I don't read Itdan's post as saying that German rememberance was "more positive" on Normandy - he's saying that there was more focus and more emphasis on the fighting in Normandy. It received much coverage during WW2 in German newsreels, emphasizing the role of SS-troops. Probably the propaganda`s focus on Normandy could be explained by the fact that there was not much to "celebrate" on the eastern front. We now know that Bagration brought the worst defeat of German miltary history. This however, is not discussed very much in post WW2 popular historiography - mind you, I am saying "popular" perception. Rather, D-Day and subsequent fighting in Normandy is - quite correctly - presented as the great turn in the fortunes of Hitler's Germany in 1944. Also emphasized is the symbolic character of this developement. Again, quite correctly so.

    Bagration came second, after D-Day - and that probably explains the lack of interest. Even the symbolism of launching Bagration on June 22nd - exactly three years after the German attack on the Soviet Union - is lost on most Germans and hardly ever mentioned in the media.
     
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  14. davidbfpo

    davidbfpo Patron Patron

    Cited in part:
    As this is a wartime Soviet propaganda film I noted the appearance of Willys jeeps and M3 scout cars with 0.50 cal machine guns). Plus the emphasis on the "Queen of the battlefield", massed artillery. Needless to say Vitebsk is not fifty miles from Moscow as the introductory text (by the US owner), it is 250 miles.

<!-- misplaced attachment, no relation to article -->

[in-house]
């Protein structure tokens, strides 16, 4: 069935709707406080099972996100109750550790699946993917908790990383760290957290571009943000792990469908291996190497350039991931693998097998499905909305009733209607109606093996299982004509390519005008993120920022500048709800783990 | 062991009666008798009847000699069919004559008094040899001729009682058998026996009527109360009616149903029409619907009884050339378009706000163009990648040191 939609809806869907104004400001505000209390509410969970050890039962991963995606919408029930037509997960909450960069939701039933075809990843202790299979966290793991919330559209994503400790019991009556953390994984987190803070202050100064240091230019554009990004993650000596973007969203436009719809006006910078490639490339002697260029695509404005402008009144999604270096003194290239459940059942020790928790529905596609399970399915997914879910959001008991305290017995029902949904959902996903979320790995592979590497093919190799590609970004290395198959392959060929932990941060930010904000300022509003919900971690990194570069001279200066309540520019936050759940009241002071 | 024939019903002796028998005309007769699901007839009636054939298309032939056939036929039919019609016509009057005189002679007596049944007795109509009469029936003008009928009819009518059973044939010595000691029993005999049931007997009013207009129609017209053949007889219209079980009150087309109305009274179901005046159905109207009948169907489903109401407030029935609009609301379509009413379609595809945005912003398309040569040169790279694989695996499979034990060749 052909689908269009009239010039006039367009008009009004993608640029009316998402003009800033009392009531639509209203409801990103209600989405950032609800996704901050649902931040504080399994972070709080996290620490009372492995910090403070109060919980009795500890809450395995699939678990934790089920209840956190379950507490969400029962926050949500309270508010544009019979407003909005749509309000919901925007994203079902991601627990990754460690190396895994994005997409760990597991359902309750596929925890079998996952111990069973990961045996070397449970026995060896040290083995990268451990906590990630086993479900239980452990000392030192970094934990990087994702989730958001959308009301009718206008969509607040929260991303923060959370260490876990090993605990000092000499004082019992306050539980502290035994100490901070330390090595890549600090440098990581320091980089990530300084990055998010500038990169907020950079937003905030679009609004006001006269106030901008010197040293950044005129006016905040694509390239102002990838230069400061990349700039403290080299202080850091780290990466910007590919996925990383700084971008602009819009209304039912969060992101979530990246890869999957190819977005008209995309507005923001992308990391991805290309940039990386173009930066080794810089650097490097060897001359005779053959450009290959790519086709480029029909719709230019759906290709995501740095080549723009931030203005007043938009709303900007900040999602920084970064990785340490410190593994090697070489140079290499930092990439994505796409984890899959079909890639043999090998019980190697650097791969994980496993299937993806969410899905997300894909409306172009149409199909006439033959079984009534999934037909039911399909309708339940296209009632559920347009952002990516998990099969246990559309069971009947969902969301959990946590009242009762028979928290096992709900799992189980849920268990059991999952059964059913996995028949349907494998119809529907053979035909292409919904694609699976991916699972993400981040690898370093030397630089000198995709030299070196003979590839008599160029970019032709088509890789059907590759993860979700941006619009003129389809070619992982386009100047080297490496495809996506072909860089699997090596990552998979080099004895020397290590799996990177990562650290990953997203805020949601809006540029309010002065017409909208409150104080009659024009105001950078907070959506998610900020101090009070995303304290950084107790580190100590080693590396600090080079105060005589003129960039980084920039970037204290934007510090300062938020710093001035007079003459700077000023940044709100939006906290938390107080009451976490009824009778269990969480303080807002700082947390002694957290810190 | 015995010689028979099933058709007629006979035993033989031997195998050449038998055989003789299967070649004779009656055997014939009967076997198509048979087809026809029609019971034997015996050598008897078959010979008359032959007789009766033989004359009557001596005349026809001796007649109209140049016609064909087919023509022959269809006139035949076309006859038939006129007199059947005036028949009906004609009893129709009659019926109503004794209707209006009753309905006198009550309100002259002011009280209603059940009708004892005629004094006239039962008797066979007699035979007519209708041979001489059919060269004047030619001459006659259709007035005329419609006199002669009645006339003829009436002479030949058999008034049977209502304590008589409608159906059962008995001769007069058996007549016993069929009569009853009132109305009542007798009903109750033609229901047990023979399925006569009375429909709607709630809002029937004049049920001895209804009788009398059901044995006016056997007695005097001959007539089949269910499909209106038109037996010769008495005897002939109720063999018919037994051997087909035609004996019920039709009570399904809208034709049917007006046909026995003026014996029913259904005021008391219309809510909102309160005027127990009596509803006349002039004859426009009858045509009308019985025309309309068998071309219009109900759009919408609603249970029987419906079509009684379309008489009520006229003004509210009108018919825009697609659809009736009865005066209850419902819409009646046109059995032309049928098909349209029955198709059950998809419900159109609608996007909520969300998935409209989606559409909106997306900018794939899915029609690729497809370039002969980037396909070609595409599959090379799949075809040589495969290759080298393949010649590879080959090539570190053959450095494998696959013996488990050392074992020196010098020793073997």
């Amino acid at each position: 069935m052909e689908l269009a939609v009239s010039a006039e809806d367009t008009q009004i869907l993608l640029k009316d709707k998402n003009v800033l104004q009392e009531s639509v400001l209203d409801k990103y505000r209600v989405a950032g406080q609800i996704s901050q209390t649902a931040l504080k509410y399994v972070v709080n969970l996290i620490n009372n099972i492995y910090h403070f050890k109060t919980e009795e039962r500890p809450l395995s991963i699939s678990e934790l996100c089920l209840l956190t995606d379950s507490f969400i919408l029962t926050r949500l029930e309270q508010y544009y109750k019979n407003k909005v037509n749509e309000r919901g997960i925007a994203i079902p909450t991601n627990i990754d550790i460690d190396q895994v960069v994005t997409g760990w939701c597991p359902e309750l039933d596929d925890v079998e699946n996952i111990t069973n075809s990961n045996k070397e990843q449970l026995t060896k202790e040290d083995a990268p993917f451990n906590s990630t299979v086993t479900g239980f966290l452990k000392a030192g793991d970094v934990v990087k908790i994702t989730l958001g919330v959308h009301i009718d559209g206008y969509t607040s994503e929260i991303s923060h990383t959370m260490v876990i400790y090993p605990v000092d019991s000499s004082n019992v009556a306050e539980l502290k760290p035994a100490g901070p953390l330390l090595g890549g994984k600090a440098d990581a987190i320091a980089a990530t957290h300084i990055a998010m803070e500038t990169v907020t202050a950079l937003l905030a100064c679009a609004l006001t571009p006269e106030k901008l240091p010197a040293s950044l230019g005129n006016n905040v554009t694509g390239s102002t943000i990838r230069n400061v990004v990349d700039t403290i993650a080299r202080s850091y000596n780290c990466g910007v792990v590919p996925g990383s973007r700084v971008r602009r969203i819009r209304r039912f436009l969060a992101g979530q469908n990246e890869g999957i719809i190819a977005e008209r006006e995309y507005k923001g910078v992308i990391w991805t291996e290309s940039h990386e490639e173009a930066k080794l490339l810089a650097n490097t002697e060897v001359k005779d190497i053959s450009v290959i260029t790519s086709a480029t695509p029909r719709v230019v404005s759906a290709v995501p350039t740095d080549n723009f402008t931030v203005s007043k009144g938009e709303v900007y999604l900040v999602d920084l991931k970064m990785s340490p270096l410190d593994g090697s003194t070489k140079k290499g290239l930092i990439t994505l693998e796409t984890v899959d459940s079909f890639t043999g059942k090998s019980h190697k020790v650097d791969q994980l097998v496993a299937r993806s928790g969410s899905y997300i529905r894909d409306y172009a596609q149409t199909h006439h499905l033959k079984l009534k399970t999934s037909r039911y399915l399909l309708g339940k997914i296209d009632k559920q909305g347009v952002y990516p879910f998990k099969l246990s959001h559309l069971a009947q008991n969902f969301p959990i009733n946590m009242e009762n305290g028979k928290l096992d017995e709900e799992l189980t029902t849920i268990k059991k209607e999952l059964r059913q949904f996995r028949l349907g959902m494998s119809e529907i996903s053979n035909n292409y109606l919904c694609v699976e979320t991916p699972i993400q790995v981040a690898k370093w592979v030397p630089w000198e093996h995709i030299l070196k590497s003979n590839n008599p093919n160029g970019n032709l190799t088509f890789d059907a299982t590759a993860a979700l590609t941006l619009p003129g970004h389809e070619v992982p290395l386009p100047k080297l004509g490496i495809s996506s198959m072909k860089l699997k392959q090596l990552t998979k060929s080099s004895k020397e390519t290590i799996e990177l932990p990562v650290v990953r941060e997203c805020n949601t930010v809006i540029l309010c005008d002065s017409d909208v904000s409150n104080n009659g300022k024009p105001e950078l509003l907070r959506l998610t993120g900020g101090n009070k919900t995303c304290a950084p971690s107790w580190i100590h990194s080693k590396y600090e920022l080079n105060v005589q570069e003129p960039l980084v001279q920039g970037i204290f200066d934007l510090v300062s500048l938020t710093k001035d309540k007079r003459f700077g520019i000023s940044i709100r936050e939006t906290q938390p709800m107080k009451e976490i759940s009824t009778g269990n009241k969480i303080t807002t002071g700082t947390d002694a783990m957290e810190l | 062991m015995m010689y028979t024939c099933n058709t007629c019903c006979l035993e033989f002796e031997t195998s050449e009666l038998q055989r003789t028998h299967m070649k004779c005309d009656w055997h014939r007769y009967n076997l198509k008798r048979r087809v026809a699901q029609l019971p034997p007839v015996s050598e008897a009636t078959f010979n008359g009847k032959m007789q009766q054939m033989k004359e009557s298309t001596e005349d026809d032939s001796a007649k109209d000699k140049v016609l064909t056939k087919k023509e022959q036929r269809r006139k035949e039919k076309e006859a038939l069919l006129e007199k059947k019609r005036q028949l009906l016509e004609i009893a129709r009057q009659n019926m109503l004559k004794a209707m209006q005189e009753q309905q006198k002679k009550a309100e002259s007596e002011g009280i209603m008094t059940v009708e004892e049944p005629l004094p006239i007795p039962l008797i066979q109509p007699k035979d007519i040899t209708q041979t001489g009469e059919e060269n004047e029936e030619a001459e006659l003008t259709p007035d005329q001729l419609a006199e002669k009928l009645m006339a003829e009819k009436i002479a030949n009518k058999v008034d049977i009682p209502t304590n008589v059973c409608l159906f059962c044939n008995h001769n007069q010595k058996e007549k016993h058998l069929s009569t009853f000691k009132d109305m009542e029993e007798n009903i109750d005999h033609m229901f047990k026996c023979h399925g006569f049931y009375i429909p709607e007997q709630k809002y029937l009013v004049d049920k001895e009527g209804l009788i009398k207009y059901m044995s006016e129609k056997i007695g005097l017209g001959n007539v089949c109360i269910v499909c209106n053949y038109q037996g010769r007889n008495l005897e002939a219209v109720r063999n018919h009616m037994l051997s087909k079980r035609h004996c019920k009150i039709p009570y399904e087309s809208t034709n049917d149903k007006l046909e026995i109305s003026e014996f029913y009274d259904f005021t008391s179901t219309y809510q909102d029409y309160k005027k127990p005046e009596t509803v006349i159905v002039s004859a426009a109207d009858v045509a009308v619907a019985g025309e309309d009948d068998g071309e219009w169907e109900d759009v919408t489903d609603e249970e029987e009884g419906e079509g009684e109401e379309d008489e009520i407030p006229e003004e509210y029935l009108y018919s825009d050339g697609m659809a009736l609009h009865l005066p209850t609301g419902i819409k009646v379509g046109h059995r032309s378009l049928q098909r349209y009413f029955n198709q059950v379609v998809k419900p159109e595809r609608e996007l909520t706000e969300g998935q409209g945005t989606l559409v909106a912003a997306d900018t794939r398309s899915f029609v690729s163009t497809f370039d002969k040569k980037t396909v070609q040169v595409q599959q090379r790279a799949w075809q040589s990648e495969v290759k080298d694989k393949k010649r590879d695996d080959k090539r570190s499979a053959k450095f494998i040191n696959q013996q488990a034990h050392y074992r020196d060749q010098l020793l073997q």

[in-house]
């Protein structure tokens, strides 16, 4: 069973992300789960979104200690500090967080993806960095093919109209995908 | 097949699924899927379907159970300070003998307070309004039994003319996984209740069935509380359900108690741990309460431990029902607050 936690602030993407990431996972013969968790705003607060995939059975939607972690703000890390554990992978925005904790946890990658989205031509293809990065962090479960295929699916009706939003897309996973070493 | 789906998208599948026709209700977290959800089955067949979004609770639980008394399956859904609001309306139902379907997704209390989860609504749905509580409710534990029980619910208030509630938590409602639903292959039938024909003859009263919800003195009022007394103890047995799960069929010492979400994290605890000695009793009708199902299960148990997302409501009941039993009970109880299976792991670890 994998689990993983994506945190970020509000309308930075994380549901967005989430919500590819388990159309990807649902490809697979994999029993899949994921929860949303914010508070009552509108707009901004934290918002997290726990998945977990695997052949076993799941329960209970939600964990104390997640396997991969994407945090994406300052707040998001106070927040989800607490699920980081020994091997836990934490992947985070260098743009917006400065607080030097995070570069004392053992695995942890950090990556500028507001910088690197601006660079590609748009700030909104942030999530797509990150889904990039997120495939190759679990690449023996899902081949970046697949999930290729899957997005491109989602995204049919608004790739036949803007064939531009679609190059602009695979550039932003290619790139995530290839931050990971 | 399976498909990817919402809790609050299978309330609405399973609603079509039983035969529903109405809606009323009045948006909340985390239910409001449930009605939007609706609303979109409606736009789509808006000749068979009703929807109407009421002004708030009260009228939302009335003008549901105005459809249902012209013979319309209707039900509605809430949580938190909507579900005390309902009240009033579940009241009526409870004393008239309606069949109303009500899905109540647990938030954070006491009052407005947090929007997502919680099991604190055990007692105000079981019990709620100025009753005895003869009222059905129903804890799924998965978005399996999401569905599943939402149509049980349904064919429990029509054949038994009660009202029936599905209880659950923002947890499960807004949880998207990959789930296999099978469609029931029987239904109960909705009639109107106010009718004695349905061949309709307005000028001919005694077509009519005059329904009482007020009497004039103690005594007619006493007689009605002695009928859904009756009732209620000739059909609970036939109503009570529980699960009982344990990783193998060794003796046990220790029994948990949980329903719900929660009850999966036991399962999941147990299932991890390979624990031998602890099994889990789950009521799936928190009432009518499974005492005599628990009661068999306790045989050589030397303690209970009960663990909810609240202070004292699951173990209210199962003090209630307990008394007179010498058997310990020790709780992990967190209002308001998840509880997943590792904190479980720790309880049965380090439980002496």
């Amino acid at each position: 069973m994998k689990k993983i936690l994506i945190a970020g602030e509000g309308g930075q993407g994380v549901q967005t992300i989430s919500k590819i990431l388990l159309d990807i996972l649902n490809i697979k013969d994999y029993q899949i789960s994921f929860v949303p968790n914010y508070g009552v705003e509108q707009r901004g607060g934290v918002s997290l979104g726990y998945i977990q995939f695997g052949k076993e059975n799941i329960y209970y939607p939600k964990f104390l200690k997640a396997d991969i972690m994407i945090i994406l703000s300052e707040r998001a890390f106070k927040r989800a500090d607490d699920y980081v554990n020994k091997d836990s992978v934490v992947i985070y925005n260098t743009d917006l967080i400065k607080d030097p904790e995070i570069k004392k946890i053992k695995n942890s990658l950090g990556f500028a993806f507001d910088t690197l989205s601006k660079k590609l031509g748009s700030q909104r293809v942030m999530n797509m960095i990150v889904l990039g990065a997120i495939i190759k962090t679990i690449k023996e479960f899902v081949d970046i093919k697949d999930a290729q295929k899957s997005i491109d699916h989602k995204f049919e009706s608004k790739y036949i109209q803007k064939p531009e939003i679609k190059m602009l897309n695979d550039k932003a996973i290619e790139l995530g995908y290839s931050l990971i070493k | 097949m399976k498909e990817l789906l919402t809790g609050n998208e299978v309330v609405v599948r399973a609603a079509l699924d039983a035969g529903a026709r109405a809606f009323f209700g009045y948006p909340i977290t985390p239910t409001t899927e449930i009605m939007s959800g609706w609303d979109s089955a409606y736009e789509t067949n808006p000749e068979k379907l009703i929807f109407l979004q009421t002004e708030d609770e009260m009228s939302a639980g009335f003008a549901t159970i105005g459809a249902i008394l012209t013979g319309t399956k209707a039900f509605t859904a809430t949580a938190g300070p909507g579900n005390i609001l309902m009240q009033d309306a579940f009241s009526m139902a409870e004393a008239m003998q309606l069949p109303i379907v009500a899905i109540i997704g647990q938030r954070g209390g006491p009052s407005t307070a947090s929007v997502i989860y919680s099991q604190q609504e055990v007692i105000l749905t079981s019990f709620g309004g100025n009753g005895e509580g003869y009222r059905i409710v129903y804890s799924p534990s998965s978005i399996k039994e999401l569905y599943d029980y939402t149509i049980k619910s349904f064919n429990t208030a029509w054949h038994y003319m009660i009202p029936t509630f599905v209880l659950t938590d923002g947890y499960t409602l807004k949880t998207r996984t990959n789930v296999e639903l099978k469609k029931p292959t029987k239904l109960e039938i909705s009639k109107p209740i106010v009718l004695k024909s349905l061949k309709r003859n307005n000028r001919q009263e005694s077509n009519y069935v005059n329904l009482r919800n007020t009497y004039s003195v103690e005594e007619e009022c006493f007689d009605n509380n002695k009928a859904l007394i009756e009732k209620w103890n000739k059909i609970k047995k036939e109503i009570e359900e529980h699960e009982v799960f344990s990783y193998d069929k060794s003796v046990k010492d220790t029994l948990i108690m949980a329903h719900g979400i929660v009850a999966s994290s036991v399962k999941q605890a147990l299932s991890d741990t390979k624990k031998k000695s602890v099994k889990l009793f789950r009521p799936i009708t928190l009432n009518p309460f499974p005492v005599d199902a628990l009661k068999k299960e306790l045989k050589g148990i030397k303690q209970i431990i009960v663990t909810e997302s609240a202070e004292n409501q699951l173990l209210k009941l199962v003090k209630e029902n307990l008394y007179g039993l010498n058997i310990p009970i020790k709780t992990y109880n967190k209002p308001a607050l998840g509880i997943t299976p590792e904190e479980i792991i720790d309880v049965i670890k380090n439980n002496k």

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  15. ltdan

    ltdan Nietenzähler

    In the Soviet summer offensives of '44, 46 divisions were virtually wiped out in three months. What escaped this inferno had partly sunk to battle strengths of barely 20 - 30%.
    (I know eyewitness reports, according to which the remnants of a regiment could easily be assembled in a small schoolyard.)
    In addition, there was the much more decisive loss of heavy equipment (especially tanks and artillery), supply depots and, above all, the complete disorganization up to the army group level: it resembled almost exactly the conditions on the Red Army side in 1941.
    Even the (few) surviving official Wehrmacht reports were produced only afterwards, and only in fragments at that

    From the historian's point of view it was also decisive that in the East the entire written documentation of the divisions and corps was completely lost due to the loss of the staffs.
    In the West, however, there were still relatively numerous surviving German reports and also far more numerous Anglo-American sources for the Normandy landings - while practically only Soviet publications were available for Bagration. And here Stalin's Kratkiy kurs istorii VKP(b) of 1938 was still valid for a very long time: This specification served Orwell as a blueprint for the deliberate revision of history in his novel „1984“

    In postwar Germany (at least in the FRG), the Normandy battles were thus quite present even in detail (Keyword: heroic tales), while the events on the Eastern Front, which took place at the same time, were perceived merely as a tremendous, all-consuming, anonymous Maelstrom.

    To illustrate this for Anglo-American observers: Who knows how many Wittmanns there were during Bagration that were never reported?
     
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  16. ltdan

    ltdan Nietenzähler

    They say a picture is worth a thousand words
    This is "only" a Japanese comic, drawn after the book by Otto Carius "Tigers in the Mud".
    But nevertheless it paints an extremely vivid picture of the appaling circumstances under which both Soviet citizens and Germans were used up by their respective dictators.
    During "Bagration" the circumstances were at least as bad...I at least found it very haunting

    Tigers in the mud, by Hayao Miyazaki - Album on Imgur